Tower dentists know the drill

The Brooklyn Paper
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Root canal patients and Novocaine junkies shuddered at the news last year that the Williamsburgh Bank Building — once home to 150 dentists, oral surgeons, hygienists and their victims — was being converted into luxury condos

But this hard-bitten columnist has learned that the pain will linger on long after Brooklyn’s tallest building goes upscale.

Sources said that more than a dozen dentists will be given new leases by the building’s owners, an investment group that includes Magic Johnson, which bought the building last May.

Since then, dentists have been fleeing the tower like kids from a periodontal exam. Today, the hallways have a deserted, Barton Fink feel to them, what with all but a handful of practices closed tighter than a teenager’s mouth after his first experience with chewing tobacco.

It’s too bad, because the views of Manhattan from the upper floors of this celebrated spire are so gorgeous that it’s worth getting simple chronic halitosis just to sit in a dentist’s chair and watch the sun sinking over Staten Island.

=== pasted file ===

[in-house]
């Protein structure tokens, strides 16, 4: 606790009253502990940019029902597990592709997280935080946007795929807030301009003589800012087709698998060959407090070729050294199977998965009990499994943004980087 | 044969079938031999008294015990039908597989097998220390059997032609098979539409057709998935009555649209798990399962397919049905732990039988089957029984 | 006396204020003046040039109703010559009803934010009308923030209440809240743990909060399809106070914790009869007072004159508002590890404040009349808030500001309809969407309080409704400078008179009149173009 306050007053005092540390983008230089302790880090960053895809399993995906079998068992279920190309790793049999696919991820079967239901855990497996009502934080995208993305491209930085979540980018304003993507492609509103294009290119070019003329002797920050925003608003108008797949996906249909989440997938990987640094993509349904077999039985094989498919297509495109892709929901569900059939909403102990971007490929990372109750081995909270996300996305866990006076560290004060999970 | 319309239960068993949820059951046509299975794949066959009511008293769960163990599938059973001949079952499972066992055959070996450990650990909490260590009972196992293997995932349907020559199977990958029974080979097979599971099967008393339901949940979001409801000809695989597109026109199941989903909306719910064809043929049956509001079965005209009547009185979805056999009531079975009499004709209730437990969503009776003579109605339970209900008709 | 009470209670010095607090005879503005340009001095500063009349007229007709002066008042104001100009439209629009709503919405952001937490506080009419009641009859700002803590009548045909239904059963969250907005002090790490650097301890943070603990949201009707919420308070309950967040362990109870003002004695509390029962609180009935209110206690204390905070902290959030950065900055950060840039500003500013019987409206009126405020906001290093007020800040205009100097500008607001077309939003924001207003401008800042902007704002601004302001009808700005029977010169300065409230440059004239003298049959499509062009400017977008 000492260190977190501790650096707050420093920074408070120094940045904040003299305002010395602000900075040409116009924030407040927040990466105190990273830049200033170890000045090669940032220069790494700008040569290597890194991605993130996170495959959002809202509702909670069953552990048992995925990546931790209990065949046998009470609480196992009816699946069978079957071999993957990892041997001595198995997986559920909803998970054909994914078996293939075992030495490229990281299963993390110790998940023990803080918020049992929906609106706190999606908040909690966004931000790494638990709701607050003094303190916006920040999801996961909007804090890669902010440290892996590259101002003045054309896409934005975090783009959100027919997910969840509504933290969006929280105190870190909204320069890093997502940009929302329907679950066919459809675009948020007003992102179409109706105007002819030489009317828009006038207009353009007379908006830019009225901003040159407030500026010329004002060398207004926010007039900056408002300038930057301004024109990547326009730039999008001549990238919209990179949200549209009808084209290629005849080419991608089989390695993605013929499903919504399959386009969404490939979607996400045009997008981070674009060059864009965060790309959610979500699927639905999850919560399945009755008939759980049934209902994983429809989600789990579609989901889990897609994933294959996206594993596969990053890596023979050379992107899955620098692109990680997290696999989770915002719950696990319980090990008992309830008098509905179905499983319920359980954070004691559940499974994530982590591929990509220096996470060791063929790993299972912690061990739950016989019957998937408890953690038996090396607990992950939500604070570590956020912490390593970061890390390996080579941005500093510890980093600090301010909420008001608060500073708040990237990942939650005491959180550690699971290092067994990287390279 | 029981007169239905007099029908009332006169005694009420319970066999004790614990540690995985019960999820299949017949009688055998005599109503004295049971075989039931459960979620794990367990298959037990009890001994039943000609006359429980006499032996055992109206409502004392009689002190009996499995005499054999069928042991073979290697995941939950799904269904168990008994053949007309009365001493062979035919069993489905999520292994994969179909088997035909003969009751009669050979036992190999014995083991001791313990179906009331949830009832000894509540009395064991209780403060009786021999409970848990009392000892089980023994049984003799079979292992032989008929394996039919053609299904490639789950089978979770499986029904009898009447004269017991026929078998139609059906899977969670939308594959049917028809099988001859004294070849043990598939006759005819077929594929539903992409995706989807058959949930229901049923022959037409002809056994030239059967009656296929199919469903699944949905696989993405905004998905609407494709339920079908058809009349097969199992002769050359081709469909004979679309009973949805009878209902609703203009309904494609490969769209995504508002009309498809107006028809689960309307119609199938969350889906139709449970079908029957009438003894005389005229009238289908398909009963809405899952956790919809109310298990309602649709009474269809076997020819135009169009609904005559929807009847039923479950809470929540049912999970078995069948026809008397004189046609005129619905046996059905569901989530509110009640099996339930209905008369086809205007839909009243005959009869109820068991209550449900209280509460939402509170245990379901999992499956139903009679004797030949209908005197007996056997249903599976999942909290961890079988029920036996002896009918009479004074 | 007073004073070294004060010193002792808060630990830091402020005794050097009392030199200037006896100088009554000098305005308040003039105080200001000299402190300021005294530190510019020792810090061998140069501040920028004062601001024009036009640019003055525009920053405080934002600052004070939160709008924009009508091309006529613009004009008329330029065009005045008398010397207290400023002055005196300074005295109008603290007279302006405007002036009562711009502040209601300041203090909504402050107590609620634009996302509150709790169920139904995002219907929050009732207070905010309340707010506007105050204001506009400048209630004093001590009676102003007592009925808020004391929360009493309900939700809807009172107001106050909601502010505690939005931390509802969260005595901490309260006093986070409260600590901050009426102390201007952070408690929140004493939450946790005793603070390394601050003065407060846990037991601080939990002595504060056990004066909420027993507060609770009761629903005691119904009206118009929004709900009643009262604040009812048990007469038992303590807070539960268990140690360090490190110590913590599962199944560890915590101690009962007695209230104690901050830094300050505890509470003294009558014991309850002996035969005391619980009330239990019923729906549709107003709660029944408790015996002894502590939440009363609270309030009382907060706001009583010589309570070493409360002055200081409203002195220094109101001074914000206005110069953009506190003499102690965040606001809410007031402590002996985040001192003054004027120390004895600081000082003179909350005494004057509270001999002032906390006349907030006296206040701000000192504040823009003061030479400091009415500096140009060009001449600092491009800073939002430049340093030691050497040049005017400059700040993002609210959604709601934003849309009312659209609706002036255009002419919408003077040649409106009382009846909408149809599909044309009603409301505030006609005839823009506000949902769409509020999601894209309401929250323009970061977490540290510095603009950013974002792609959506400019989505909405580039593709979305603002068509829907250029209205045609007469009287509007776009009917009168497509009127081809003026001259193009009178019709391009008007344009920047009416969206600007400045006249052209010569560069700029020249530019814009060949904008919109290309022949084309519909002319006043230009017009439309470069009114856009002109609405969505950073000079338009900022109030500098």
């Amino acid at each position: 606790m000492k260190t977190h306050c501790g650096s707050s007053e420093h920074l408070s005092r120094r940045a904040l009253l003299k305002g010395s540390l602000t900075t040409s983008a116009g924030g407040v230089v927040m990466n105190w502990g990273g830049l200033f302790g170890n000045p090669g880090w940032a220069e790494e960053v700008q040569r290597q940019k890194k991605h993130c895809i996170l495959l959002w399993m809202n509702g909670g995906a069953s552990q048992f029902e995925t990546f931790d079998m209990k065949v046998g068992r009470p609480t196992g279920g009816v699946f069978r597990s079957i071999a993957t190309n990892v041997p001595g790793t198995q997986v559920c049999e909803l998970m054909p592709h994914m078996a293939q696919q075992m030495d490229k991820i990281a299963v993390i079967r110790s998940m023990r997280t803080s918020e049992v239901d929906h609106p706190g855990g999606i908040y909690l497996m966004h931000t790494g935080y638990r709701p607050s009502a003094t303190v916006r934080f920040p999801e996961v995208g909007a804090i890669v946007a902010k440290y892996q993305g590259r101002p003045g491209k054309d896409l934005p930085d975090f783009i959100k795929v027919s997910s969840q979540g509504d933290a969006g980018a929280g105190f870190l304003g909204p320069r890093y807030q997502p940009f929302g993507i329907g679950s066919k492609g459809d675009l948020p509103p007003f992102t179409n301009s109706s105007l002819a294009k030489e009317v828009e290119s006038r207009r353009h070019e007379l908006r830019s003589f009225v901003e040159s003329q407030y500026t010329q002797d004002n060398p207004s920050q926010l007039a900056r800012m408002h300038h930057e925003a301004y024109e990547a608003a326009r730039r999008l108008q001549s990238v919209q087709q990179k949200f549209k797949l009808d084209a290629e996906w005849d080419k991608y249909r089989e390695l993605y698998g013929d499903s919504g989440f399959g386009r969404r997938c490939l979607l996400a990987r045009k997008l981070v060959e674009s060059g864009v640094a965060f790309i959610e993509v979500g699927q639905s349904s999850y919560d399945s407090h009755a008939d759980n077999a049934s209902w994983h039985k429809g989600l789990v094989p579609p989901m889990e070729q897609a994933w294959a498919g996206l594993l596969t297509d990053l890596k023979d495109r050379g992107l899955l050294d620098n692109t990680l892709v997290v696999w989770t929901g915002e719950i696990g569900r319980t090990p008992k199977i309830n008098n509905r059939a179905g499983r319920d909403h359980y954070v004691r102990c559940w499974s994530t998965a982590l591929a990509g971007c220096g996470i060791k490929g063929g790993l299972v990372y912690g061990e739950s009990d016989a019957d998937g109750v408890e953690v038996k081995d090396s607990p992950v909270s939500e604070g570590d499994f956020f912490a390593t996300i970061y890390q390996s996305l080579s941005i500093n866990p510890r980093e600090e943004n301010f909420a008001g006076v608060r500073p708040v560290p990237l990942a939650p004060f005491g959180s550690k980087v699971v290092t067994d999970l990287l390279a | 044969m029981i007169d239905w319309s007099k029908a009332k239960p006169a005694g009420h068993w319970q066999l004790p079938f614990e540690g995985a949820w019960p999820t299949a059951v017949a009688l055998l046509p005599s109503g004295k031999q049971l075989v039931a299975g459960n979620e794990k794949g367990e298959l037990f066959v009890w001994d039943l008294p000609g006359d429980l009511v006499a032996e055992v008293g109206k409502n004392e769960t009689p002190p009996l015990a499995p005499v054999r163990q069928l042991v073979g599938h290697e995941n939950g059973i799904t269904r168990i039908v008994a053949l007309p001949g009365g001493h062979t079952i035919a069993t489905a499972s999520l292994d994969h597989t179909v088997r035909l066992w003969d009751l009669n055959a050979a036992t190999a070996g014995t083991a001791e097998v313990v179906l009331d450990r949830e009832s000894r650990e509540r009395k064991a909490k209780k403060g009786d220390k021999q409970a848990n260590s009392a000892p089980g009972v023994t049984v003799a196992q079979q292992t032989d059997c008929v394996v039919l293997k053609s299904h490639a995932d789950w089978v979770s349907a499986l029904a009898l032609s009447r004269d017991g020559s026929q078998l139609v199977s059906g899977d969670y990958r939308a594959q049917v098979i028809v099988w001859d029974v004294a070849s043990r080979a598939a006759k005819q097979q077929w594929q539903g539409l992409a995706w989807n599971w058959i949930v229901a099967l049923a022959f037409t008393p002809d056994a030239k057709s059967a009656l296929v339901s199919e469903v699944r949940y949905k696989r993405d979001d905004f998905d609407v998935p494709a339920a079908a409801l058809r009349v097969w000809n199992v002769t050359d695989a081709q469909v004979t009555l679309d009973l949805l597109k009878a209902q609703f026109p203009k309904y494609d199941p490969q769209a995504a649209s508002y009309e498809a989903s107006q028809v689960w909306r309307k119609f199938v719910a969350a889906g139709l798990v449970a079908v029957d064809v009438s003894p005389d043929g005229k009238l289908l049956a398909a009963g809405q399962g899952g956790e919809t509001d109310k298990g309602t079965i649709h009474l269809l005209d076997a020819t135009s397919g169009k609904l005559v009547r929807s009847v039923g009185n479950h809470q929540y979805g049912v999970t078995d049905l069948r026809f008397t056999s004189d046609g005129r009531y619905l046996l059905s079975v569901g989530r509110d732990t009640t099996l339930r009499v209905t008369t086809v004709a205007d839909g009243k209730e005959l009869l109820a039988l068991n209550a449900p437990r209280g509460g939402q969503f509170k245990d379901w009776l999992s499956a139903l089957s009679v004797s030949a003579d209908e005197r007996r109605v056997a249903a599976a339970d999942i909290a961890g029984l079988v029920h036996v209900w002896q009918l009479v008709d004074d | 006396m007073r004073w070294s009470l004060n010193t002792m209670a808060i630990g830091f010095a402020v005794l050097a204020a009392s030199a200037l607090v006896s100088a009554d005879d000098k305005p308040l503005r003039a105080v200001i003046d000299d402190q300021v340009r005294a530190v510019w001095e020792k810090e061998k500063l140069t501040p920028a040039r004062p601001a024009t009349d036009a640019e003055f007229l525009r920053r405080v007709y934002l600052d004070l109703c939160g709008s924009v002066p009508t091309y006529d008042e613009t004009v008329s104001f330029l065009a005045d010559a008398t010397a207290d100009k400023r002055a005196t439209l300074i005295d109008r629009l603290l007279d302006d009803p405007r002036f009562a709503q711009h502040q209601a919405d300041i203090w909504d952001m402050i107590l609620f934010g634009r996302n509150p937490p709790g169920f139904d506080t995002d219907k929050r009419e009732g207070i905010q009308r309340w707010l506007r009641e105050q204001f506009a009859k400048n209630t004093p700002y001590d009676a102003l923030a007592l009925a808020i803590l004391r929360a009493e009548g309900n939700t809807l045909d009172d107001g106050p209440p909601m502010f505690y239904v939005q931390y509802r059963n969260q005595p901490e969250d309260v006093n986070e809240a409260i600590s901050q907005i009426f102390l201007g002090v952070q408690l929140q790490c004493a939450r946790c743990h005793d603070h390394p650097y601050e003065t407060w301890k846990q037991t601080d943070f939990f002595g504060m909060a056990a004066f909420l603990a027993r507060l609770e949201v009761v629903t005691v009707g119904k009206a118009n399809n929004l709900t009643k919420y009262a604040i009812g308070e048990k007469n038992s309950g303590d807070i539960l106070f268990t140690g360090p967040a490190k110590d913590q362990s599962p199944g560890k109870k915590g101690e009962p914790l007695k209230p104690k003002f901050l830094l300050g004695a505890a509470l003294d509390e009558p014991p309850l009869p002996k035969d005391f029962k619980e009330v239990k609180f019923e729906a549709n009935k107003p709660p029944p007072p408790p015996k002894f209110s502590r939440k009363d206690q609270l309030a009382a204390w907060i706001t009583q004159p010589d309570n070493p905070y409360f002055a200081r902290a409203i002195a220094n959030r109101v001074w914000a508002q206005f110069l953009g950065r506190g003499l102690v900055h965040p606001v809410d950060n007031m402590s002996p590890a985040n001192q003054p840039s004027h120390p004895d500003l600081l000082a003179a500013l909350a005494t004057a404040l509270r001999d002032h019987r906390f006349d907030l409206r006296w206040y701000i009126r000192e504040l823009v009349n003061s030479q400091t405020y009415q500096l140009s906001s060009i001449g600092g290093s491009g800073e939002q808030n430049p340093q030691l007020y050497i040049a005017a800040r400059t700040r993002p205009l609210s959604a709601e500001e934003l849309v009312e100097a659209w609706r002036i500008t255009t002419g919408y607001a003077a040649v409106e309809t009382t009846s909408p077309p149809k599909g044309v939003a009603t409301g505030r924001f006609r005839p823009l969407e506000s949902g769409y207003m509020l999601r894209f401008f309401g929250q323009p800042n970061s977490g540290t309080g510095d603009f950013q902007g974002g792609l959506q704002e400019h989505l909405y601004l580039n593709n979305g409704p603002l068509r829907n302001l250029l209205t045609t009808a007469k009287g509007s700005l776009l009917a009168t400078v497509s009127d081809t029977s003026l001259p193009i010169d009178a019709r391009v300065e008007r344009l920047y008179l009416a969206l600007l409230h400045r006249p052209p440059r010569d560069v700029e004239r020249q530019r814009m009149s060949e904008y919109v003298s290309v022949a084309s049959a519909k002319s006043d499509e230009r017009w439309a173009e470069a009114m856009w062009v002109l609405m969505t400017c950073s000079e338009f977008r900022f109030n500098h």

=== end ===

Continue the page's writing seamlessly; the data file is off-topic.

From its vantage point, near the intersection of Atlantic and Flatbush avenues, the Empire State Building stands out in the Midtown skyline like a tooth waiting to be pulled.

“That’s what I’ll miss the most,” said Yakov Eisenberg, whose practice will be moved from the 13th floor to a space one story above street level.

He would relocate his practice were it not for the building’s historic pull.

“Everyone knows this as a dental building, and that’s a huge thing for getting patients,” he said. “Most of all, the building was a symbol of quality and professionalism. You can’t buy that.”

Eisenberg said he’d also miss the dental camaraderie. No, he’s not talking about those legendary all-night ether parties, but the academic environment that came from having so many specialists under one domed roof.

“If you needed a consult on an X-ray, you could get a second, third and fourth opinion in an instant,” he said. “It was a university environment.”

Another dentist, who requested anonymity because his new lease agreement hasn’t been inked yet, added that he wants to stay because the building is “a part of the great history of dentistry.”

“We survived when this neighborhood was almost destroyed by heroin in the 1960s,” he said. “We’re not going to leave now.”
Brooklyn Chamber of Commerce President Ken Adams understands that feeling.

“They branded the building, so naturally they want to stay,” he said. “People always wonder why all those dentists wanted to be in the same place, but it offered them great economies of scale. If the X-ray machine repair man was in the building, he could fix a bunch of machines at once.”

And then get a quick cleaning on the house.

Gersh Kuntzman is the Editor of The Brooklyn Paper. E-mail Gersh at
Updated 4:00 pm, November 10, 2010
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